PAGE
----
BOSTON, MA and WASHINGTON, D.C. — From light bulbs to office water coolers to DVD players, new appliance energy efficiency standards could save consumers and businesses billions of dollars, ease pressure on high energy prices, eliminate the need for as many as 40 power plants, and cut global warming pollution, according to a report released today by the American Council for an Energy-Efficient Economy (ACEEE) and the Appliance Standards Awareness Project (ASAP).
“Advances in technology keep yielding opportunities to cut energy waste,” said Steven Nadel, Executive Director of ACEEE and lead author of the report. “Standards that improve the energy efficiency of common consumer products and commercial equipment are a cornerstone of a sensible energy policy, for a state or for the nation.”
Since 2004, ten states (Arizona, California, Connecticut, Massachusetts, Maryland, New Jersey, New York, Oregon, Rhode Island, and Washington) have established new energy-saving standards covering between five and thirty products, most through new state legislation. In August, 2005, Congress took its cue from the states and made 15 of these state standards federal law. For the new report, the authors looked beyond those products addressed by Congress in 2005 and found another 15 products for which near-term state standards make sense. Most of these newly recommended standards have already been adopted in one or more states.
“The states are ‘leading the way’ when it comes to energy-saving standards,” said Andrew deLaski, Executive Director of ASAP and co-author of the report, referring to the new report’s title. “With consumers and businesses getting hammered by high energy prices and persistent worries about our nation’s addiction to imported energy, state policymakers are looking to energy efficiency. It’s the cheapest, fastest, and safest way to meet our energy needs.”
By lowering natural gas use, the standards could help lead to lower natural gas prices. In a separate 2005 study, ACEEE found that a 2 to 4% reduction in natural gas use can reduce natural gas prices by 20% or more in tight market conditions. The recommended appliance efficiency standards would start saving natural gas immediately, with savings levels growing to 340 billion cubic feet per year by 2020, about 1.3% of U.S. Department of Energy’s projected national consumption for that year.
“Energy efficiency is the best thing we can do to address growing concerns about global warming and energy security,” said Rob Sargent, Senior Energy Policy Analyst with the National Association of State PIRGs, which represents state-based public interest and environmental groups around the country. “State officials should be commended for leading the charge on these sensible energy efficiency standards that save money, cut pollution, and help wean us from imported energy sources.”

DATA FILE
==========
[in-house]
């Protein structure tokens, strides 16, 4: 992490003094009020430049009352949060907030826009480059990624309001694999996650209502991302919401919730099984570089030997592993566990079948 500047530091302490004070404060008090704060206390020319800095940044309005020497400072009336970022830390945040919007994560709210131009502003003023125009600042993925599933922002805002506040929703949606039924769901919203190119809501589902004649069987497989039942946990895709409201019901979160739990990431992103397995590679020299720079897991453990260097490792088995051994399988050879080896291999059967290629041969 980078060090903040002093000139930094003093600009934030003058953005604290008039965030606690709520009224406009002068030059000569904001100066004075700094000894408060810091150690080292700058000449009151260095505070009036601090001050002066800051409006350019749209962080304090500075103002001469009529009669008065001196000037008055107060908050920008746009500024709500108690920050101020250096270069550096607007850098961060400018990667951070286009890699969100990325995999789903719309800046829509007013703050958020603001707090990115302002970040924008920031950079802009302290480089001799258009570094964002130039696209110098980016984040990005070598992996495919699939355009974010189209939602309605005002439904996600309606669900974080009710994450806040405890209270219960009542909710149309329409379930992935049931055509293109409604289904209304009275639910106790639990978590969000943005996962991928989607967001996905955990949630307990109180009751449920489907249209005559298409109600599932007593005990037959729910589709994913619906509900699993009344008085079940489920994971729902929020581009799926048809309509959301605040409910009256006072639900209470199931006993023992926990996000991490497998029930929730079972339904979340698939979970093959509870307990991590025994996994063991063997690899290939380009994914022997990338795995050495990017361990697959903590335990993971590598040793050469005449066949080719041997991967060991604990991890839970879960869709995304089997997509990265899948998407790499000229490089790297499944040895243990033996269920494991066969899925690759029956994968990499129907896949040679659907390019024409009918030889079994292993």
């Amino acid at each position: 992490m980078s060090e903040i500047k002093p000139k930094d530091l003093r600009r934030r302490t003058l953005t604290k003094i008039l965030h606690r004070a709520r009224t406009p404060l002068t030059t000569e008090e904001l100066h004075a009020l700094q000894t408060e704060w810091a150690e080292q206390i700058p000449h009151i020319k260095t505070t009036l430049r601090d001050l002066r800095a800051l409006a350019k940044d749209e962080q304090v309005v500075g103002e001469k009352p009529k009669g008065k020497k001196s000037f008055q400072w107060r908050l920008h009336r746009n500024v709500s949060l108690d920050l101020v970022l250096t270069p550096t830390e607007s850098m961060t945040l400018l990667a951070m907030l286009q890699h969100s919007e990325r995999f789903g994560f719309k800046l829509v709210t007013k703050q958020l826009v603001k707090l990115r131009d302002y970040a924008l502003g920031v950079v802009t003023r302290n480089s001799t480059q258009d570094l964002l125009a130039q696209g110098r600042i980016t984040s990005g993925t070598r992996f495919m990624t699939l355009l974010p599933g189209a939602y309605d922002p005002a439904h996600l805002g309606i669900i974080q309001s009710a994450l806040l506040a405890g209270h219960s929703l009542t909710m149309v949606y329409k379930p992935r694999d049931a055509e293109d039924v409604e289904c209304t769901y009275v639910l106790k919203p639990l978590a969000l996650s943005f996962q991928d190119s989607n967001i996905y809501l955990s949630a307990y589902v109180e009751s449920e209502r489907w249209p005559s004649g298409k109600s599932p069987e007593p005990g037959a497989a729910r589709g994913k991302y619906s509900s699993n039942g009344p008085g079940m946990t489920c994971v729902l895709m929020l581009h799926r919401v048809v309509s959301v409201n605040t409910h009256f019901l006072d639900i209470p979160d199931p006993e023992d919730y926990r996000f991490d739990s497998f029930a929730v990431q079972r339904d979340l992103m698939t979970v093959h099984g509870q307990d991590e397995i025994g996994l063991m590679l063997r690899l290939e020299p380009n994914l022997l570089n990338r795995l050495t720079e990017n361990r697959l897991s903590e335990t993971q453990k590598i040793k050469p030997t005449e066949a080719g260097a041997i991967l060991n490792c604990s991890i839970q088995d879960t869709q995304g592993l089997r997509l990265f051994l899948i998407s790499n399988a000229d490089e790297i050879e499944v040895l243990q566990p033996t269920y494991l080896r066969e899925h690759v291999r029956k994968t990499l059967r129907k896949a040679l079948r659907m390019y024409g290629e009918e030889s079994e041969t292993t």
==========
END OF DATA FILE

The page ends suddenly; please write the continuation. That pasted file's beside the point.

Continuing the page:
According to the report, if adopted nationally, the natural gas savings from the new standards would be enough to heat 6.3 million typical U.S. households. Electricity savings would reach 52 billion kilowatt hours per year by 2020, an amount equivalent to 2% of projected 2020 commercial and residential electricity use. Savings from the standards would eliminate the need for about 40 average-sized power plants by 2020 and cut global warming carbon pollution by 12 million metric tons annually, equal to the emissions of 12 million typical cars. Altogether, purchasers of affected products would net more than $50 billion in savings over about twenty years.
Products for which the report recommends state efficiency standards include: bottle-type water dispensers; DVD players, certain audio products, and external power supplies for electronics (a.k.a., “energy vampires”); reflector light bulbs and certain commercial light fixtures; swimming pool pumps and heaters; hot tubs; and walk-in refrigerators. Strong state standards for home furnaces and boilers, a product covered by an out-of-date federal standard, would yield the biggest savings. The new report provides details on each of the products for which new state standards make sense.
According to deLaski, standards are a “proven successful” way to curtail energy waste. New standards can be set at the state or federal level, but states have nearly always acted first. States first set appliance and equipment efficiency standards in the 1970s and 1980s, leading eventually to federal standards for more than two dozen products. Based on U.S. Department of Energy data, these already existing standards, which cover products ranging from home refrigerators to commercial air conditioners, will cut U.S. electricity use by nearly 8% by 2020.
The report relied on clear criteria for selecting recommended standards. Each recommended standard would result in significant energy savings and be very cost-effective (i.e., purchasers of the affected products would earn back any incremental cost to improve efficiency within one to three years for most products). In addition, products meeting the recommended standards are readily available today from multiple manufacturers and existing technical standards ease state implementation of such standards.
Leading the Way: Continued Opportunities for New State Appliance and Equipment Efficiency Standards is available for free download at www.aceee.org/pubs/a062.htm or a hard copy can be purchased for $45 plus $5 postage and handling. An online appendix of state-by-state impact data can be found on the ASAP Web site at www.standardsASAP.org. For more information, contact ACEEE Publications, 529 14th St, N.W., Suite 600, Washington, D.C. 20045, 202-507-4000 phone, 202-429-2248 fax, email@example.com.